The environment is a “place of natural wonder”, but in German?
We belong to an extraordinary species.
Two among the many things which make humans stand out among species are the capacity that we have developed to destroy habitats; and our use of language: sounds and symbols to describe and comment on the world around us. How do we harness the emotional power of language better to reduce our destructive impact on the natural world? Can we stop speaking like eurocrats and start speaking like people?
George Monbiot, writing in the Guardian in August, called for specialists to find better ways of labelling the things we cherish, so as to communicate more directly and effectively with non-specialists. Instead of protected areas, we could have “places of natural wonder”; instead of the environment, the “living planet” or the “natural world”. His argument makes a lot of sense; the more a wider public feels an emotional response to the words used for the things that policy aims to achieve (or prevent) the more engaged they are likely to be in the process. And the use of technical terms can dissuade people from getting engaged. If you have to work hard to understand what a policy debate is about, it is more difficult, more daunting, or simply less interesting to express your views as a citizen in that debate.
For European policymakers, the challenge is compounded by the fact that the language the policy debate is framed in is not the mother tongue of most of the people they represent.
Over the decades of European cooperation, and particularly since the 2002 expansion to eight central and eastern European countries and two former British colonies (Malta and Cyprus), English has emerged as a lingua franca. While interpretation is provided in European Parliament discussion, and Ministerial-level Council meetings, being able to discuss the subject in English can be vital for exercising influence in preparatory meetings and in huddles. So non-English-speaking MEPs can find it more difficult to wield influence. In Council, English is almost invariably the text of negotiating drafts; and because people need to know what the shared topic of conversation is, the English terms can become the default noun in policymaker discussions, even when those discussions are happening among, say, a group of German-speakers.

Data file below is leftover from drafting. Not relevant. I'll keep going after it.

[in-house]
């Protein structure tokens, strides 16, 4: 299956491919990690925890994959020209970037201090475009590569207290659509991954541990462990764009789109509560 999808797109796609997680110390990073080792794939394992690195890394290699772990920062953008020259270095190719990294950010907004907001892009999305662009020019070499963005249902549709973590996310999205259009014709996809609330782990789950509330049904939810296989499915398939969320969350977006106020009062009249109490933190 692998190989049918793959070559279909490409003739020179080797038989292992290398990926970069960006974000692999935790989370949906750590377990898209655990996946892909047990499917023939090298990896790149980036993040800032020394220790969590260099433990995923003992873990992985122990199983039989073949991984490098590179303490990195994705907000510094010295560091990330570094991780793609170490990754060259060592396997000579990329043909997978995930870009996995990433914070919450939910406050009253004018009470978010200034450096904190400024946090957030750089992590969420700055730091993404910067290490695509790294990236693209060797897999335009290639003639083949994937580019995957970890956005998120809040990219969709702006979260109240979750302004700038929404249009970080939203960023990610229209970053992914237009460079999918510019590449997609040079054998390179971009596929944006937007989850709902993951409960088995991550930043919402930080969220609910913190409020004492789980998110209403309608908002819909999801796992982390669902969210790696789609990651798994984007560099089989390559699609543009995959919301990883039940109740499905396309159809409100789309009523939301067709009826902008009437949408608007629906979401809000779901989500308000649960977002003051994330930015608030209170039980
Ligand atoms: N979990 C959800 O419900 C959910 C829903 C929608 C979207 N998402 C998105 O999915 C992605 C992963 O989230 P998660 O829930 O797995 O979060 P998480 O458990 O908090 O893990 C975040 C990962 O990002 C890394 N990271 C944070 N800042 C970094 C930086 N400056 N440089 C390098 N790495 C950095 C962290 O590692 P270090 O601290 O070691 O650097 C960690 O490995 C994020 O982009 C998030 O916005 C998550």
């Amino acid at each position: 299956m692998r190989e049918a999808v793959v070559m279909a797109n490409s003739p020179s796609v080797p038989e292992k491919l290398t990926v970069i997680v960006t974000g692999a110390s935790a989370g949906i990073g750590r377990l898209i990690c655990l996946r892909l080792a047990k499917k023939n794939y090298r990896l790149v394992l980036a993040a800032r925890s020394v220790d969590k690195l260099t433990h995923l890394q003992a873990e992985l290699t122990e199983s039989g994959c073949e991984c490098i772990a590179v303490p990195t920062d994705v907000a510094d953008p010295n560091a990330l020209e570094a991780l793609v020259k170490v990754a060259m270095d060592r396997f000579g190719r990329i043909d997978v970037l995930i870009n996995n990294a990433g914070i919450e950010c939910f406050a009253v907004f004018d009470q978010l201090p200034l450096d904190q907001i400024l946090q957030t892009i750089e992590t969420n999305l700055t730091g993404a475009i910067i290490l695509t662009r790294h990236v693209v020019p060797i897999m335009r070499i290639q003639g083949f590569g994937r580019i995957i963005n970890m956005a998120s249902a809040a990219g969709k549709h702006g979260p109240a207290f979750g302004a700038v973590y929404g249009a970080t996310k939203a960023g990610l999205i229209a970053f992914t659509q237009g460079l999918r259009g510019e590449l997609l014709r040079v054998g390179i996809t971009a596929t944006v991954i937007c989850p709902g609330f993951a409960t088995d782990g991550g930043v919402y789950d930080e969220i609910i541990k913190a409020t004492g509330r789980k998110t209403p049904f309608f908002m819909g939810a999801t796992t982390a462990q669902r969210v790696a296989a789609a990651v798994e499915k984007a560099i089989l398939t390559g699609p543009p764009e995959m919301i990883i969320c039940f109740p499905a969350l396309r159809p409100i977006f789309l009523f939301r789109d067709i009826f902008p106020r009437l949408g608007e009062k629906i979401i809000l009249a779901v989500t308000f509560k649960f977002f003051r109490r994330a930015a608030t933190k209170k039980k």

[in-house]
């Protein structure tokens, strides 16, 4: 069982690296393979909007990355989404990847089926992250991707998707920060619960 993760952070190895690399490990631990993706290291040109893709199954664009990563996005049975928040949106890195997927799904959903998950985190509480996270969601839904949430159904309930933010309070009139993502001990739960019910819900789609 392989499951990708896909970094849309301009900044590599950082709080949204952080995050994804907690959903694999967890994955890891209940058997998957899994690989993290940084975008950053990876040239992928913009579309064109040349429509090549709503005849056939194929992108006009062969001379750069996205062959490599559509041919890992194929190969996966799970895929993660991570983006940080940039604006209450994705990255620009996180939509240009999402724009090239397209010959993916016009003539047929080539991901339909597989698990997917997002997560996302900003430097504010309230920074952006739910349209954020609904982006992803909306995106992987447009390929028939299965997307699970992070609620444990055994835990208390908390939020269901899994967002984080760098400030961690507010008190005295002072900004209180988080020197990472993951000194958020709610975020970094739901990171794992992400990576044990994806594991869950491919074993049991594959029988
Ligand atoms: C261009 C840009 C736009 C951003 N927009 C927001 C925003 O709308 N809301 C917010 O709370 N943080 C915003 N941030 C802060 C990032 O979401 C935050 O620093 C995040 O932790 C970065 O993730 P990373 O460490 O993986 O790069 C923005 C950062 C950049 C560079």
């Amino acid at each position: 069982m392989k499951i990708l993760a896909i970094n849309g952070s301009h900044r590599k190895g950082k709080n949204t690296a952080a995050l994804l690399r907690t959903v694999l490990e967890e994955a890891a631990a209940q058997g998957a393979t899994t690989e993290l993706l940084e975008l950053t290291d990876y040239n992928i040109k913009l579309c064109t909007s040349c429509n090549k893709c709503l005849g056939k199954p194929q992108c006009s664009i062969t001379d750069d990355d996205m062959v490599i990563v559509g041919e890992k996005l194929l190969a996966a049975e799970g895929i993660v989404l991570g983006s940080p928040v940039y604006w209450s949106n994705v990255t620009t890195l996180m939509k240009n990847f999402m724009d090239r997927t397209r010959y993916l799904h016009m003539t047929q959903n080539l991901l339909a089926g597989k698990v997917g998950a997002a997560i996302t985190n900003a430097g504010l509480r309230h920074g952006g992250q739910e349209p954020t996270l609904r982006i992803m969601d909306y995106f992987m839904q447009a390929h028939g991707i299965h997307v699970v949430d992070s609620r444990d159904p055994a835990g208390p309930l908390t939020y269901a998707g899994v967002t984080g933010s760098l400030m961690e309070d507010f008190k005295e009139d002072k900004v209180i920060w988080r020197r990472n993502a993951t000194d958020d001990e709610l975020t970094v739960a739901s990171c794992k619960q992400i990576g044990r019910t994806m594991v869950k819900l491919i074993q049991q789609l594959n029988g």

When we ran a series of stakeholder workshops in national capitals as part of a project for the Commission on complex trade and environment issues, we wanted to make sure workshops were held in the relevant national language, to make sure that a full range of stakeholders, including those less confident in English, could contribute views. But even so, much of the conversation reverted to use of English terms.
This dominance is unlikely to change as a result of Brexit. Not only will English still be an official language of two Member States (Ireland and Malta), the reason it has emerged as the lingua franca is not because of British influence, and still less because it is a good language for legislating (it isn’t); but simply because it is a lowest common denominator. It has also become, however, a language in which a policymaking elite discusses law. And the fact that key terms become anchored in English (for example, discussion in France or Germany on the Transatlantic Trade and Investment Partnership would routinely use the word “TTIP”; “cross-compliance”, a requirement for farmers to meet certain environmental and other requirements before receiving agricultural subsidy payments, tends to be referred to under the English name; and so on). And if something gets a label in a foreign language, it will tend to be viewed as an alien, unfriendly concept, imposed from outside.
There isn’t a simple answer to this problem. Finding common terms in Brussels conversations helps to make possible a fluid discussion about solutions and ways forward. But we should collectively pay more attention to the need for terms which resonate in the relevant national languages; and we should be ready to tolerate some difference of precise meaning in order to achieve that.
The Natura 2000 label for the European network of sites protected under the Birds and Habitats Directive was one attempt to find a common term to reflect a common European commitment; but a Eurobarometer survey in 2013 found that only around 1 in 10 members of the public knew what it meant (as low as 1-2% in the English-speaking Member States). And it doesn’t meet the Monbiot test – it doesn’t communicate viscerally the reasons why we should want to protect these sites. The right terms are almost certainly going to be culturally specific. And they will emerge from engagement with the public in each Member State.
In English, my own attempts at “cross-compliance” and “Natura 2000 sites” are: “being a competent farmer”, and “havens for nature”. River Basin Management Plans would be better as just, for example, “The Thames River Plan”, although I guess getting the words right is less urgent for plans and strategies (until we manage to make the plans and strategies themselves more directly relevant to individuals). But maybe the first step is to work out where language is getting in the way of communication and engagement; and we can only do that by talking to people.